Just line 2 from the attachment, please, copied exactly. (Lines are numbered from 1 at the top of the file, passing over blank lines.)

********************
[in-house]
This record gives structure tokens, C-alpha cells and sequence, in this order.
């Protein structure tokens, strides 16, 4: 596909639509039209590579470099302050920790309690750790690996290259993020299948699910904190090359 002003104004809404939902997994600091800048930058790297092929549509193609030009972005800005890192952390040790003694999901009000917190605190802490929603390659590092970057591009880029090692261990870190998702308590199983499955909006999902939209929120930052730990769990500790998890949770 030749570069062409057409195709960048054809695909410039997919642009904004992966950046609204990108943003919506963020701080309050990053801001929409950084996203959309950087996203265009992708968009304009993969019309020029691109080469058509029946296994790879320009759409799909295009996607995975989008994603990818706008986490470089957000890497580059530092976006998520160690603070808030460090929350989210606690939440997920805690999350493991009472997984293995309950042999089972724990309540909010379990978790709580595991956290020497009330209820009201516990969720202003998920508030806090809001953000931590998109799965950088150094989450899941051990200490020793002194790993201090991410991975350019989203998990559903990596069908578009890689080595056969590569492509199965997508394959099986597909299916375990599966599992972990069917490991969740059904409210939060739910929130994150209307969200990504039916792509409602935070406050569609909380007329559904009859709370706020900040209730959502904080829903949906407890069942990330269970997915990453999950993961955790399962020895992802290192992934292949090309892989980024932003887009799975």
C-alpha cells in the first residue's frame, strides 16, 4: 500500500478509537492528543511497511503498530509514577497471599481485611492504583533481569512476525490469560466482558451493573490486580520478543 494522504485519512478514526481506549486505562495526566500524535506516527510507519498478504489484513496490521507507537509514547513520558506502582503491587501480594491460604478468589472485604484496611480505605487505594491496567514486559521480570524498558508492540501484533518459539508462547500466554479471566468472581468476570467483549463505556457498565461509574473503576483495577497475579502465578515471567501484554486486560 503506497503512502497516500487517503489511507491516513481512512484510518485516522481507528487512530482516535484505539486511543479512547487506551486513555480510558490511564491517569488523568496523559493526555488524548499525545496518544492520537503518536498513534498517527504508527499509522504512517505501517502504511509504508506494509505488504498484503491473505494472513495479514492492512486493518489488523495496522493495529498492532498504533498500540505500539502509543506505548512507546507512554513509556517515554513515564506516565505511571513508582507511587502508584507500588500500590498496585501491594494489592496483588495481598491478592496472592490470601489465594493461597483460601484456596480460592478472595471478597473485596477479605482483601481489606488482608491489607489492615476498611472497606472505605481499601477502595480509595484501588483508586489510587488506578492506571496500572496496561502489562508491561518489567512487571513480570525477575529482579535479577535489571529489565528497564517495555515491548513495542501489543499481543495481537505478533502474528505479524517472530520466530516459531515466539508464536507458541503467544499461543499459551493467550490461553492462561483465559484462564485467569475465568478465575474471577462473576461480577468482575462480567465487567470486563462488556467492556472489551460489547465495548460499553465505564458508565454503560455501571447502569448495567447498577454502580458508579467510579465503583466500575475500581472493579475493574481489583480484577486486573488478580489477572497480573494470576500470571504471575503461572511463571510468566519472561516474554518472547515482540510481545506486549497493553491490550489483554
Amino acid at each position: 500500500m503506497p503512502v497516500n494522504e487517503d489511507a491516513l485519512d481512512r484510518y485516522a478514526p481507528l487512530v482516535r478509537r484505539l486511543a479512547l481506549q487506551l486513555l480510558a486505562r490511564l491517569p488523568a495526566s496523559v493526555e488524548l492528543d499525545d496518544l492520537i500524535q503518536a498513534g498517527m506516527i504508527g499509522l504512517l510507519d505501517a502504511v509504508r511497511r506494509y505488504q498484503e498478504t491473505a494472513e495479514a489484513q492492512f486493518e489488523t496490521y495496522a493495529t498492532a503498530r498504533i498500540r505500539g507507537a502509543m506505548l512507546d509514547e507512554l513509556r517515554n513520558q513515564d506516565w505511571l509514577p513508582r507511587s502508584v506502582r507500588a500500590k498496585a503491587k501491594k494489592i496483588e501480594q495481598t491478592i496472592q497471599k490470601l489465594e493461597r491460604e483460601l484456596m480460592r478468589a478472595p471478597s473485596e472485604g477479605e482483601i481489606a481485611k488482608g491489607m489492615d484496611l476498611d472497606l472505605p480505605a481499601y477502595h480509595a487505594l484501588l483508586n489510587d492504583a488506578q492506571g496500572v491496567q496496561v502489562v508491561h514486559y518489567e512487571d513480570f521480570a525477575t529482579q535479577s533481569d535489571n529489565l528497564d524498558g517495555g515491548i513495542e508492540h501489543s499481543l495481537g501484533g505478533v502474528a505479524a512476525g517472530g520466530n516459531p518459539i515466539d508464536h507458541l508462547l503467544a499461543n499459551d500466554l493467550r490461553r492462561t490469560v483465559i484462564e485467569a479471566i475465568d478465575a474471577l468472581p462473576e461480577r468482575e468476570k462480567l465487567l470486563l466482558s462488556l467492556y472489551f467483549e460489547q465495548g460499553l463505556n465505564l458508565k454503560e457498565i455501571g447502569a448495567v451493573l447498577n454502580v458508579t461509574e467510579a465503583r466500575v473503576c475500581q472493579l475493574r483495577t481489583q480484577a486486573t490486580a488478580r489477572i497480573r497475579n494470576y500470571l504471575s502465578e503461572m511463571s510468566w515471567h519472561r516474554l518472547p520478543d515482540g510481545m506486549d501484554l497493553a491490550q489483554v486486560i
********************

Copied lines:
This record gives structure tokens, C-alpha cells and sequence, in this order.